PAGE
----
Very cool. Would love to see more pics of all that work you put into it.

Chris
 

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1966 GT 4spd
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So for about $18,000, but FREE FREIGHT, directly from Ford, all new parts in a 460 block, stroked to 572.

My takeaways is that with the copious list of parts, it is

1) 655 horsepower, a very impressive 1.14 horse to cubic inch ratio
2) It is $18K
3) It took a boatload of parts and machine work to get it to that level.
4) Requires Premium gas.

Ford Performance 572 Cubic Inch 655HP Big Block Front Sump Street Crate Engine
M-6007-572DF
The BIG BLOCK is BACK!
This 572 cubic inch big block crate engine makes impressive power with excellent driveability while utilizing premium, unleaded pump gas.
655 Horsepower @ 5500 rpm
710 lb.-ft. torque @ 4500 rpm
  • Power: 655HP @ 5,500 rpm
  • Torque: 710 Lb-ft @ 4,500 rpm
  • Engine type: 385 Series 429/460 Big Block
  • Displacement: 572 Cubic Inches
  • Bore x Stroke: 4.500 inch bore x 4.500 inch stroke
  • Engine block: Ford Performance Siamese Bore Performnance 460 Block M-6010-A460
    • High strength block for professional competition
    • Siamese cylinder bore design for increased cylinder wall thickness
    • 10.322 inch deck height
    • Cast iron block
    • 4 bolt main caps on journals 2, 3, and 4.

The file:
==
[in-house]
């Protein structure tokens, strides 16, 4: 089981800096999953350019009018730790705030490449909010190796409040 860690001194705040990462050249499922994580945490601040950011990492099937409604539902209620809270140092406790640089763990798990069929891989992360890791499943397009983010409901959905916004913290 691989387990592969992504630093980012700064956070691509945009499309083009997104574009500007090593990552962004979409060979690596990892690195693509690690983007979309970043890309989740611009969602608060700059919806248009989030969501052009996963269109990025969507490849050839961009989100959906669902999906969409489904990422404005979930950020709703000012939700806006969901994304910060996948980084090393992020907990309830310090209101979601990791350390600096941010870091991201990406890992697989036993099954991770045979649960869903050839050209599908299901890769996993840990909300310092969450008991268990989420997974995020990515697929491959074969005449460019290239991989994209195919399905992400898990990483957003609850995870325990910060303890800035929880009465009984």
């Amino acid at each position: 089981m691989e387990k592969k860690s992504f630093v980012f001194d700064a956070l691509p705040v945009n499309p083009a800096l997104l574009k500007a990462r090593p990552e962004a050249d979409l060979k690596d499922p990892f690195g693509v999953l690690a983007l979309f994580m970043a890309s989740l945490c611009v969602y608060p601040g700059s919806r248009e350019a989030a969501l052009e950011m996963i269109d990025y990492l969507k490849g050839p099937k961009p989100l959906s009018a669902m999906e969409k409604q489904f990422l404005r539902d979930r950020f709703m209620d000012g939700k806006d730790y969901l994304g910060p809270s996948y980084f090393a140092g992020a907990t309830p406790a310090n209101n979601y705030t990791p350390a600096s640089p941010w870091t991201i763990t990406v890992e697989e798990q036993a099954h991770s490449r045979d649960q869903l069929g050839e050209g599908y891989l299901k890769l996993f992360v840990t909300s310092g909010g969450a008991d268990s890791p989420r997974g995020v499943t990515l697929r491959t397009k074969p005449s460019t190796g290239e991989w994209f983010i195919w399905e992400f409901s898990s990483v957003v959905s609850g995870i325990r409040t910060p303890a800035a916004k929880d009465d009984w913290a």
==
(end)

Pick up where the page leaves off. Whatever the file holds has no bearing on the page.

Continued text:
• Nodular iron main caps
    • Priority main oiling system design
    • Wet sump oiling design
    • Can be bored/stroked to produce 598 cubic inches
  • Crankshaft: SCAT forged steel
  • Connecting rods: SCAT forged steel H-beam connecting rods and ARP bolts
  • Pistons: Diamond with floating wrist pins
  • Camshaft type: Hydraulic roller
  • Lifters: Hydraulic roller lifters
  • Camshaft lift: 0.649 inch
  • Camshaft duration:
    • Intake: 259 degrees @ 0.050 inch lift
    • Exhaust: 263 degrees @ 0.050 inch lift
  • Cylinder heads: Ford Performance Super Cobra Jet aluminum cylinder heads M-6049-SCJA
    • Valve springs: Dual springs
    • Valve angles and locations designed to reduce cylinder wall shrouding and improve flow.
    • Combustion chambers designed to accommodate the centrally located valves.
    • Stainless steel 2.20 inch intake valve
    • Stainless steel 1.76 inch exhaust valve
    • 72cc combustion chambers
    • 290cc intake runner
    • 148cc exhaust runner
    • Machined 7-degree locks
    • Steel valve spring retainers
    • Premium valve seals
  • Compression ratio: 10.0:1 (nominal)
  • Rocker arms: Crower stainless steel roller rocker arms
  • Timing chain: Multi-index roller timing chain set
  • Oil pump: Jon Kaase heavy duty aluminum oil pump
  • Vibration damper: Ford Performance SFI approved high performance M-6316-A521
  • Valve covers: Ford Performance aluminum valve covers M-6582-B460
  • Oil pan: High performance front sump oil pan
  • Intake manifold: Aluminum Edeblrock Victor single plane 2966
  • Carburetor: Holley Street Avenger 870 CFM carburetor
  • Distributor: MSD Distributor
  • Water pump: Aluminum Edelbrock
  • Spark plug wires: Ford Racing 9mm spark plug wires
  • Required fuel: Premium Unleaded
  • Exhaust gasket required: Fel-Pro 1420
  • Built with current available parts. Engine photo and specs may vary.
18k List right? Seems like a very fair price for that HP

Chris